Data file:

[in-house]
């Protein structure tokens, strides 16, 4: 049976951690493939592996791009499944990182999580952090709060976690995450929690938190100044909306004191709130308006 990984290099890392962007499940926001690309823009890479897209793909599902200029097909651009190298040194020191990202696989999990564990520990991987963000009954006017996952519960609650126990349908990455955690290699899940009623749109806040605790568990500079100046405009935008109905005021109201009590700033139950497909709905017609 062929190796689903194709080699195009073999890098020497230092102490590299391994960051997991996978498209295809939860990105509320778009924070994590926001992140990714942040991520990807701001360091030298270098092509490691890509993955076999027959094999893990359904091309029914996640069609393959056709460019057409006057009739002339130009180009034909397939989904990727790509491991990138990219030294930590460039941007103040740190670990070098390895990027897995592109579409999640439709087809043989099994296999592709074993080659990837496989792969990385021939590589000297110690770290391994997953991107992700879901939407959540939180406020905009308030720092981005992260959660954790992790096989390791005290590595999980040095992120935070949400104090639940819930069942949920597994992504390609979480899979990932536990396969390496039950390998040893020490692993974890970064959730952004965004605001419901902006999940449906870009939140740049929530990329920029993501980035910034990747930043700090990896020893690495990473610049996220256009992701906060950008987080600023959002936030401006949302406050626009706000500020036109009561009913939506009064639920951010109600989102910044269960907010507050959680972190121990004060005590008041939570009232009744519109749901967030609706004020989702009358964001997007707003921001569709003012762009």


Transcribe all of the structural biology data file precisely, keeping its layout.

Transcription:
[in-house]
């Protein structure tokens, strides 16, 4: 049976951690493939592996791009499944990182999580952090709060976690995450929690938190100044909306004191709130308006 990984290099890392962007499940926001690309823009890479897209793909599902200029097909651009190298040194020191990202696989999990564990520990991987963000009954006017996952519960609650126990349908990455955690290699899940009623749109806040605790568990500079100046405009935008109905005021109201009590700033139950497909709905017609 062929190796689903194709080699195009073999890098020497230092102490590299391994960051997991996978498209295809939860990105509320778009924070994590926001992140990714942040991520990807701001360091030298270098092509490691890509993955076999027959094999893990359904091309029914996640069609393959056709460019057409006057009739002339130009180009034909397939989904990727790509491991990138990219030294930590460039941007103040740190670990070098390895990027897995592109579409999640439709087809043989099994296999592709074993080659990837496989792969990385021939590589000297110690770290391994997953991107992700879901939407959540939180406020905009308030720092981005992260959660954790992790096989390791005290590595999980040095992120935070949400104090639940819930069942949920597994992504390609979480899979990932536990396969390496039950390998040893020490692993974890970064959730952004965004605001419901902006999940449906870009939140740049929530990329920029993501980035910034990747930043700090990896020893690495990473610049996220256009992701906060950008987080600023959002936030401006949302406050626009706000500020036109009561009913939506009064639920951010109600989102910044269960907010507050959680972190121990004060005590008041939570009232009744519109749901967030609706004020989702009358964001997007707003921001569709003012762009």